Losses to private insurers from Hurricane Katrina could reach a record $60 billion, and total economic losses may top $125 billion, according to a California-based disaster modeling company.
The estimates by Risk Management Solutions Inc. are up sharply from last week and reflect a clearer picture of the extent and depth of the flooding in New Orleans, said RMS vice president Laurie Johnson.
The company now expects privately insured losses to range between $40 billion and $60 billion, with $15 billion to $25 billion of that attributable to the New Orleans flood. Earlier, it estimated insured losses at $20 billion to $35 billion.
RMS also estimates that claims on the government's National Flood Insurance Program will be about $10 billion, Johnson said.
But the extent of the damage is still hard to gauge. "There are no benchmarks for the evacuation of a large, vast urban area," she said.
It is clear now that many buildings and other property in New Orleans could be immersed for weeks and that there will be a protracted period before owners can return. This may mean that property that survives the flood will be lost or damaged by fire, wind, looting or other perils.
Given the forced evacuation, it is uncertain how much of those losses insurers could be required to pay, Johnson said. Some homeowners' policies cover temporary living expenses, but that typically envisions a relatively short period while the home is being repaired.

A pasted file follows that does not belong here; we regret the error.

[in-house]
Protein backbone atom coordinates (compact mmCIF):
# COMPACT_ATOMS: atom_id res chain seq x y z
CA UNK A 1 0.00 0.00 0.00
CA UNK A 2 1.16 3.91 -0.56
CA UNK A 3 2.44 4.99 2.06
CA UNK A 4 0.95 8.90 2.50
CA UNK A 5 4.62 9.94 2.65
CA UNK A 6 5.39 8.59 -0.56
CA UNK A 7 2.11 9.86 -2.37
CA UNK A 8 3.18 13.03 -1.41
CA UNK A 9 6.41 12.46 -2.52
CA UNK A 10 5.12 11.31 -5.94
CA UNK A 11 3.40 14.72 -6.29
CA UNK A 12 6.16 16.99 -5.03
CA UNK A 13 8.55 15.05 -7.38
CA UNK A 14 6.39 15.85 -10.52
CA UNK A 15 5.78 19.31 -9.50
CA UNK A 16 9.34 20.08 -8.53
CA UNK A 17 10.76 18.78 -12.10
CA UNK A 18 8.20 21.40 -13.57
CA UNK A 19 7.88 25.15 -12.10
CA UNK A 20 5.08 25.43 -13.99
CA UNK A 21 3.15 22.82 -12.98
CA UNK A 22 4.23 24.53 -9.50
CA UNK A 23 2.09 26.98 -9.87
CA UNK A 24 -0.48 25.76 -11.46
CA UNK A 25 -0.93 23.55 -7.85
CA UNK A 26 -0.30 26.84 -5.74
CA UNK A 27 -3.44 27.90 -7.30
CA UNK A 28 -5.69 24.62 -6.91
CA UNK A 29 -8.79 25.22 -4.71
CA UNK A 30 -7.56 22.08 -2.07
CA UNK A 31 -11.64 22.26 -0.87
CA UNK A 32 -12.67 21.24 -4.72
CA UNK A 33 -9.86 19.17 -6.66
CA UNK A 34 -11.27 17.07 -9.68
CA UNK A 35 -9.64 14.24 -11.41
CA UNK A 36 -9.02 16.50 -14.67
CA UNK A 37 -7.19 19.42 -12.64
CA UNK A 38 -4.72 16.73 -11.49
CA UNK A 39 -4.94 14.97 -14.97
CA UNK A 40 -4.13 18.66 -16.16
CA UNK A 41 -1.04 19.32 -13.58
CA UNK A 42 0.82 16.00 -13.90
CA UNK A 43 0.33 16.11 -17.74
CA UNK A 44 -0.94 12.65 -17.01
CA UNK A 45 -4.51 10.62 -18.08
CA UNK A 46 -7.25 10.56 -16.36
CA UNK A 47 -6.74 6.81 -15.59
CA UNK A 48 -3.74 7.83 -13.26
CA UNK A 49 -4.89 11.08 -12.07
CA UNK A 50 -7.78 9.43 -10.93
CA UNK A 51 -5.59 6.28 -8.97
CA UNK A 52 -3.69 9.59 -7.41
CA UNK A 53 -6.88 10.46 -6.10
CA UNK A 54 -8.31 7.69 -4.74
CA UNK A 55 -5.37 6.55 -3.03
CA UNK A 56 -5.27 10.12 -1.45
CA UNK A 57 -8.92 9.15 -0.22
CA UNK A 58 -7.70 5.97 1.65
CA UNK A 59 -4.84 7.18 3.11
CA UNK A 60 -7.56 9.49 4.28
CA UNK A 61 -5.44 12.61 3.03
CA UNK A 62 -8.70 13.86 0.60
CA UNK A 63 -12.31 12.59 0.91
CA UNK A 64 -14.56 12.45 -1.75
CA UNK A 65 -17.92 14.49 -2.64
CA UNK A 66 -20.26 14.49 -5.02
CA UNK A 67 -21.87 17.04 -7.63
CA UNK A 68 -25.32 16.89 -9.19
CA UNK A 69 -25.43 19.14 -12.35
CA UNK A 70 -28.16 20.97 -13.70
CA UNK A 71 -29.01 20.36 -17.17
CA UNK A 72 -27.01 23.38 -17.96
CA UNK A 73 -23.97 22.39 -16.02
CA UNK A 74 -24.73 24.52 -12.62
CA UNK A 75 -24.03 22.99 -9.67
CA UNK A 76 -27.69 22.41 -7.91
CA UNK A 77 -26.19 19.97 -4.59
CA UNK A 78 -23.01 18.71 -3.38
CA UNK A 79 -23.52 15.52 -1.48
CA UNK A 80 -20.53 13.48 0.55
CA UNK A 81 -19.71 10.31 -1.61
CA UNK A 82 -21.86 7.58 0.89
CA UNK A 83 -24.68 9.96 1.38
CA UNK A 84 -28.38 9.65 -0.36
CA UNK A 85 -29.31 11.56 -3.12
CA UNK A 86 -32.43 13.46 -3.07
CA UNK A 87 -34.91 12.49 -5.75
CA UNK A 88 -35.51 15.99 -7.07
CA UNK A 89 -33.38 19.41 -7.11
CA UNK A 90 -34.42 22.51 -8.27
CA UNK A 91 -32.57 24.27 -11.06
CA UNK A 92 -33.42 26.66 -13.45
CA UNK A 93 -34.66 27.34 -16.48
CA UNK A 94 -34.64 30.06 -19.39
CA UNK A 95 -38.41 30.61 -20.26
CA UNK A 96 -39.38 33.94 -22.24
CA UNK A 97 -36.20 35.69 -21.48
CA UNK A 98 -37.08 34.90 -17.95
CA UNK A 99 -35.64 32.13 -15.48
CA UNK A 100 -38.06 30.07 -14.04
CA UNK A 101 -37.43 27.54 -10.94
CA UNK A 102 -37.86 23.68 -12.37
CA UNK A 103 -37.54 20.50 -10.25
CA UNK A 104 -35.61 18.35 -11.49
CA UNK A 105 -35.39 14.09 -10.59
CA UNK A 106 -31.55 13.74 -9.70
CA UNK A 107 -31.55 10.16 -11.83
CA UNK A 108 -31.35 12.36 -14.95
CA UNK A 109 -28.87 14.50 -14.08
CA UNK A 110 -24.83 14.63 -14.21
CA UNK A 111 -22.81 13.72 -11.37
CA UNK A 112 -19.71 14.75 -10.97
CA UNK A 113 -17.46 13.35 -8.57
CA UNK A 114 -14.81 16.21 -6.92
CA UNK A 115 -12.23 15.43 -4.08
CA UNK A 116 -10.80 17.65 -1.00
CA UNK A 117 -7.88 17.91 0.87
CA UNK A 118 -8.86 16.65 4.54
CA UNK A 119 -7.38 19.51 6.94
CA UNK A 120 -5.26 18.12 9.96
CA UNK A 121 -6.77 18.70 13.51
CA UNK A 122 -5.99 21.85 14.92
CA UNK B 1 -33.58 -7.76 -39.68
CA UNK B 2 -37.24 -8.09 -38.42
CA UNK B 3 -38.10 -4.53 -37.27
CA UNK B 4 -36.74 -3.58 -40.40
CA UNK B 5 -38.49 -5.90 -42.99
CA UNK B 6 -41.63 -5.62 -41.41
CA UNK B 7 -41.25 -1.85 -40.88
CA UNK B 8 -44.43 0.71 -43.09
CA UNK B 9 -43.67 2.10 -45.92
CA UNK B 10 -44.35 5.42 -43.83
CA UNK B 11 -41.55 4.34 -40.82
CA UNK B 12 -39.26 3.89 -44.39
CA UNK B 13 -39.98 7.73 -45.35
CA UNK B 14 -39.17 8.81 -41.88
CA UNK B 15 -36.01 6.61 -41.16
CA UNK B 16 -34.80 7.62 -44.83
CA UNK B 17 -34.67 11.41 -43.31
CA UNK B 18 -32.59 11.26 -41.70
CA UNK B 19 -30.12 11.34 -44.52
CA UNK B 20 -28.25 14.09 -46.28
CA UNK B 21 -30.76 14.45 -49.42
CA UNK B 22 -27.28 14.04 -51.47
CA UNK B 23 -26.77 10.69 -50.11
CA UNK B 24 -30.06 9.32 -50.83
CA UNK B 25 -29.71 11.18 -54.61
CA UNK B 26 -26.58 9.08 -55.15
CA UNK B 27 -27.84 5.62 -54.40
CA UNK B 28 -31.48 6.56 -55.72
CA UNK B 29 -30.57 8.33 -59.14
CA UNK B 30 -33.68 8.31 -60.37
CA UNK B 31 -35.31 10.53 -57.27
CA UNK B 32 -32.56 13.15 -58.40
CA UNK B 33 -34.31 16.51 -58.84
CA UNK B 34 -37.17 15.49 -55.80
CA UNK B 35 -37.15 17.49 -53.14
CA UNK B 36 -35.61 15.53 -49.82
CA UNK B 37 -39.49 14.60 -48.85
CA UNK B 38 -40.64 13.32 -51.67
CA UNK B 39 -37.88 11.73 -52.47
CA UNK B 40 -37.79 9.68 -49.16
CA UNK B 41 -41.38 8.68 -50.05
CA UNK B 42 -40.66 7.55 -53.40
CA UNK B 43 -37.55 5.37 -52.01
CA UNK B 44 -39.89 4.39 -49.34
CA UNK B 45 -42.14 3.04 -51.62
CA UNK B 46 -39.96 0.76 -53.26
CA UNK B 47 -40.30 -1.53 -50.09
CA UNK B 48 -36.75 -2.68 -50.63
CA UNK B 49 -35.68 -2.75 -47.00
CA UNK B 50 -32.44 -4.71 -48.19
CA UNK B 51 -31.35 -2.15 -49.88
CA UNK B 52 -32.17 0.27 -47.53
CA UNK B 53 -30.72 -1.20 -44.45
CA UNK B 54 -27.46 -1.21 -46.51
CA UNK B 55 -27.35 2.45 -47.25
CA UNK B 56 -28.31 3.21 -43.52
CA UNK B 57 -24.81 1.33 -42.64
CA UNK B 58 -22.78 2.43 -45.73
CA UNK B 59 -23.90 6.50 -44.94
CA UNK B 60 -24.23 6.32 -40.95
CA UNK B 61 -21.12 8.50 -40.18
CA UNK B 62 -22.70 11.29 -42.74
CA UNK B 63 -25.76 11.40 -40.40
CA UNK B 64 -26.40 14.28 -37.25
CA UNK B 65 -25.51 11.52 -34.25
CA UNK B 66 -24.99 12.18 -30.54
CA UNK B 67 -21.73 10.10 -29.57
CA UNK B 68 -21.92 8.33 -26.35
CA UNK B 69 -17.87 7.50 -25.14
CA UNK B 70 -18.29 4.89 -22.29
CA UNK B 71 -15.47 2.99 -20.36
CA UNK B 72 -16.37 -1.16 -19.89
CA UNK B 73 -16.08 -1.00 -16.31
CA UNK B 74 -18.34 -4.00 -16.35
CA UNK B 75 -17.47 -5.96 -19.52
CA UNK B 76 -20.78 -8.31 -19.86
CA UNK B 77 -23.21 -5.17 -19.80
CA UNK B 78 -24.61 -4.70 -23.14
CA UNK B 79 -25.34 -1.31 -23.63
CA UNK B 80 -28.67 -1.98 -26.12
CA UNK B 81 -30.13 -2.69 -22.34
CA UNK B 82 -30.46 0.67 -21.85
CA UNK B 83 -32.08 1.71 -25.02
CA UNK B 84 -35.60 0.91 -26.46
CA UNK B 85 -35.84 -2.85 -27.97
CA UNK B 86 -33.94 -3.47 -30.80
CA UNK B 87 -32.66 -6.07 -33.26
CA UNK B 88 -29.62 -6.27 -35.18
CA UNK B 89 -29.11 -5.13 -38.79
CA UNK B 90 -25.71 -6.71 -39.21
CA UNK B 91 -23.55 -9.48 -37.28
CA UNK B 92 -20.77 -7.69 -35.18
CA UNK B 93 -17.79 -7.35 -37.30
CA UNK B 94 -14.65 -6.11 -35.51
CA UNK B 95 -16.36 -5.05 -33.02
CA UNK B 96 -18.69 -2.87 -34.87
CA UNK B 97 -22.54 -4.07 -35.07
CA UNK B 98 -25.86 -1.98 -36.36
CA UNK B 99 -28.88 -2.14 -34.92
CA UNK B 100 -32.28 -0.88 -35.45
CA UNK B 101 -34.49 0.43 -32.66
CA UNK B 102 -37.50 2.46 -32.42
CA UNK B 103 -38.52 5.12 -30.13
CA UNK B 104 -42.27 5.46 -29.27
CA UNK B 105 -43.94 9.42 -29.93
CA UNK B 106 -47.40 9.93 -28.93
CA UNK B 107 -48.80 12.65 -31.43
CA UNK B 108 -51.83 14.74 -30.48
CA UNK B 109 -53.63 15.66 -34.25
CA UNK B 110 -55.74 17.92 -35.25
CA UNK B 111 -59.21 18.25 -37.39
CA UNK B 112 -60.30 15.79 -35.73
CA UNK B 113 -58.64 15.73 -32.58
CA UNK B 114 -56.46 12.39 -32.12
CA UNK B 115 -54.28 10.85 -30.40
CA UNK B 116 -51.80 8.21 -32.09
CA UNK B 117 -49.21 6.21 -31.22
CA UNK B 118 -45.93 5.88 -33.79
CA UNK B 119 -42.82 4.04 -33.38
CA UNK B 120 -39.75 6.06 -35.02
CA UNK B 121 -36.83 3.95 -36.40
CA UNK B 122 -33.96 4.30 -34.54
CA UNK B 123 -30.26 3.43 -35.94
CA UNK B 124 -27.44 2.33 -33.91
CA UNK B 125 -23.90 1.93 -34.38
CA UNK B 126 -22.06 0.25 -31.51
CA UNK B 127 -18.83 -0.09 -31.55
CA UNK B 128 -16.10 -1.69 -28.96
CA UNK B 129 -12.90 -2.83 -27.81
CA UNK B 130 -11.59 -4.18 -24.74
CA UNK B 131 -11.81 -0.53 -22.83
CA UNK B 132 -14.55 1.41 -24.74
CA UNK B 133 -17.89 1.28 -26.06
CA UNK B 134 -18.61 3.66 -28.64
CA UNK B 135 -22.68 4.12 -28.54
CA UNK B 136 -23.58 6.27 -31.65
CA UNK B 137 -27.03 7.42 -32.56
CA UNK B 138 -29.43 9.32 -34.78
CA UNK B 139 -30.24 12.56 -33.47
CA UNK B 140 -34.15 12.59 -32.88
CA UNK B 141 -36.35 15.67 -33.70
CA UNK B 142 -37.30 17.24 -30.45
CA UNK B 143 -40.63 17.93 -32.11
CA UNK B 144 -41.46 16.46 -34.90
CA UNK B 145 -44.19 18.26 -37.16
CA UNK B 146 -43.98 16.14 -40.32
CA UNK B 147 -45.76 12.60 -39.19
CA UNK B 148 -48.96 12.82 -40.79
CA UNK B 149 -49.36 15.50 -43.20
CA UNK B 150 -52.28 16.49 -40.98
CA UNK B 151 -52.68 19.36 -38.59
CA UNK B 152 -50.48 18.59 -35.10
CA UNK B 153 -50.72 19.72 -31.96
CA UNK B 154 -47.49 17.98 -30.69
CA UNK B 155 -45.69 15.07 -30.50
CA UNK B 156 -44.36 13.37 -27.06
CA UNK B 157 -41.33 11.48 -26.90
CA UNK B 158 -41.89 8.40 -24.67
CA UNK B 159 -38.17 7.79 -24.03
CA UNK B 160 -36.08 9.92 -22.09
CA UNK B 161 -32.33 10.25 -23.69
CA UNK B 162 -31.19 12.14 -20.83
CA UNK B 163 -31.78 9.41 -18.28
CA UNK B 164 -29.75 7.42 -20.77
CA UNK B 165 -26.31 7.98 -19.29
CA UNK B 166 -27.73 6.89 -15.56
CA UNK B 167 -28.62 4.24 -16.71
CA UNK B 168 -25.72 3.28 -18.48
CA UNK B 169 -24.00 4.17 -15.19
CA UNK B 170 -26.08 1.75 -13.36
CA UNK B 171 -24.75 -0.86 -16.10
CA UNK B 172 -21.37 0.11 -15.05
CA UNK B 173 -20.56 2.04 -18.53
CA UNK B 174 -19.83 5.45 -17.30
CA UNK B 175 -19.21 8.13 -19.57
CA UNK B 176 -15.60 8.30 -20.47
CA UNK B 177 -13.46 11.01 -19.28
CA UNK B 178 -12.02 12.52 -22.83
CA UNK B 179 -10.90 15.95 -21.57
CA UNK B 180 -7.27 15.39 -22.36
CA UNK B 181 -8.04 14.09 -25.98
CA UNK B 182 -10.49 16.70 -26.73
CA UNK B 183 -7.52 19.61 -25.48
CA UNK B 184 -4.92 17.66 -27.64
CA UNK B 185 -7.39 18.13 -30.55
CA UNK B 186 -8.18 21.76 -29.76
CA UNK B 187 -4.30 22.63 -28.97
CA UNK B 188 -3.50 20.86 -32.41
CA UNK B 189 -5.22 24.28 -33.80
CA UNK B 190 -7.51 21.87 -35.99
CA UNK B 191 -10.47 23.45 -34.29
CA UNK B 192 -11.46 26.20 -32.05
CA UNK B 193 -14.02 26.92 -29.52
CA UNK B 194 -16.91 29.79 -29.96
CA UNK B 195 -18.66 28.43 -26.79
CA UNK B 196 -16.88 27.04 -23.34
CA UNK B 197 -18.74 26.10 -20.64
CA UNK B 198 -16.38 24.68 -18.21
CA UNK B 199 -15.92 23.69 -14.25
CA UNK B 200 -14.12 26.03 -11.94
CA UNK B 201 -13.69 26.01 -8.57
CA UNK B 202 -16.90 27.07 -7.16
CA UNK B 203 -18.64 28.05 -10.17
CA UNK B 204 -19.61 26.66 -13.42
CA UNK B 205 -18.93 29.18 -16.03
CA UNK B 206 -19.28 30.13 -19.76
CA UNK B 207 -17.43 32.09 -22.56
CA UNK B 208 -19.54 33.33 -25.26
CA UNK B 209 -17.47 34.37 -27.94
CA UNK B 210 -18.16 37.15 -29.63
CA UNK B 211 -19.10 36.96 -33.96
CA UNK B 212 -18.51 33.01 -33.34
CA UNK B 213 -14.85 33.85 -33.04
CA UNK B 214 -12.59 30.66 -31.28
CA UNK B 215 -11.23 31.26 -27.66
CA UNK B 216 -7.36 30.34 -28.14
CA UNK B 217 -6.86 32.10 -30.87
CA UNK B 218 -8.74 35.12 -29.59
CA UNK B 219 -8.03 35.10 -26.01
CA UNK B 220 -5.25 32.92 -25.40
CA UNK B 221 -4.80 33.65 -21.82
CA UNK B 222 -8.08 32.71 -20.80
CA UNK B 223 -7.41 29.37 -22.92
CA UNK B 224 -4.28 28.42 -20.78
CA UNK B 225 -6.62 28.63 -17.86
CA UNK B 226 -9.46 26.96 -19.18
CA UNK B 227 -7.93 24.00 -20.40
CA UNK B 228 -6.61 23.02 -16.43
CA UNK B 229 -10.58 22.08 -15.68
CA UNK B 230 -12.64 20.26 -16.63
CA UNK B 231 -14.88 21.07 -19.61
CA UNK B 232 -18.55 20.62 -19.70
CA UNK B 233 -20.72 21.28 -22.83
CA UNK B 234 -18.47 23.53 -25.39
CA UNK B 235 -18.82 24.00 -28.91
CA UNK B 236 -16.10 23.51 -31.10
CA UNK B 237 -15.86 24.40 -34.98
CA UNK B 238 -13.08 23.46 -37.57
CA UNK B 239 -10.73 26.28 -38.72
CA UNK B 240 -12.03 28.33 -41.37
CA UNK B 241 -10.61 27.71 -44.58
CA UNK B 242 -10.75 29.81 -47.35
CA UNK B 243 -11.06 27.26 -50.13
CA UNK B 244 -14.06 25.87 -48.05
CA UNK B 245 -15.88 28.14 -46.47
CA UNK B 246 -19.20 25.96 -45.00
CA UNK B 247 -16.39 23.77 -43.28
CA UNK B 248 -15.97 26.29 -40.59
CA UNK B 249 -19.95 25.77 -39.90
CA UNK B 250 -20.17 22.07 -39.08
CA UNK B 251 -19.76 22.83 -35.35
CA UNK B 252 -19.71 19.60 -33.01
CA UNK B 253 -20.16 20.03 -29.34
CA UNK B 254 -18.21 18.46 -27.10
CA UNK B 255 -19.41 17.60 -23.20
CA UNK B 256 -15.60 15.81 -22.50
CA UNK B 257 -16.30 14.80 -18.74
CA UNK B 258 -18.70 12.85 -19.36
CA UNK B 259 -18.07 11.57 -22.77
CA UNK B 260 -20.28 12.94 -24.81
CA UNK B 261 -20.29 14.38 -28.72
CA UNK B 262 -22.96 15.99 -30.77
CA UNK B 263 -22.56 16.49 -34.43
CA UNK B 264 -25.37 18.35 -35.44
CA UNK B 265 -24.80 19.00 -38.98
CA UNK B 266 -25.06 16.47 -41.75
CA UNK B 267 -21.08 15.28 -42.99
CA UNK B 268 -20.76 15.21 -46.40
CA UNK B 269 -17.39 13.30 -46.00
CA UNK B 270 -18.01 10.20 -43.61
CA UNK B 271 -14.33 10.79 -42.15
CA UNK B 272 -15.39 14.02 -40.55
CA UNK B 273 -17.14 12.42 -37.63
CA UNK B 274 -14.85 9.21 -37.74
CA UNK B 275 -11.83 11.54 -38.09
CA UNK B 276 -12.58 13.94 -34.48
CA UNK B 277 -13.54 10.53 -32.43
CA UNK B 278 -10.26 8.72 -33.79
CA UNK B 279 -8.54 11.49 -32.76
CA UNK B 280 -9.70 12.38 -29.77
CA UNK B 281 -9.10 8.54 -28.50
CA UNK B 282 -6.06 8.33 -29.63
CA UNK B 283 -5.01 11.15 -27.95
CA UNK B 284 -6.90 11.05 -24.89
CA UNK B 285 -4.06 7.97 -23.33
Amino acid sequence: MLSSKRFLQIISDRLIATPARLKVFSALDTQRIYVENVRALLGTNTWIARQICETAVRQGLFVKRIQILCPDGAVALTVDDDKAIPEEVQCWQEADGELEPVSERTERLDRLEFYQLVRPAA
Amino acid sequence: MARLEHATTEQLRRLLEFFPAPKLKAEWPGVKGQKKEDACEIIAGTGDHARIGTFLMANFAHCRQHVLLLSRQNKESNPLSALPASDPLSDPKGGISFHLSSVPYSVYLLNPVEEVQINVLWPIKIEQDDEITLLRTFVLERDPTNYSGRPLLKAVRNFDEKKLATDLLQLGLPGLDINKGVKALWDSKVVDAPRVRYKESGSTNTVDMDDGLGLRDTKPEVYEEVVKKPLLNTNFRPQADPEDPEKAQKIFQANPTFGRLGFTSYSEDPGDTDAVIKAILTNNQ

Public health is likely to be a key factor in allowing residents to return, but authorities have little experience in evaluating those risks and deciding when neighborhoods and houses are safe to live in.
"There are groundwater contamination issues that potentially could affect public water supplies over a large area," Johnson said.
Much of the increase in private insurance loss estimates is from New Orleans and stems from damage to large commercial structures and from business interruption coverage, she said.
Although flood damage generally is not included in homeowners' policies, it is in some policies for businesses and high-value homes.
"Distinguishing the portion of damage attributable to wind or flood will be difficult in many areas that were impacted by winds in excess of 100 mph. The final insured loss from Hurricane Katrina will depend on how flood claims are apportioned," the company said in a statement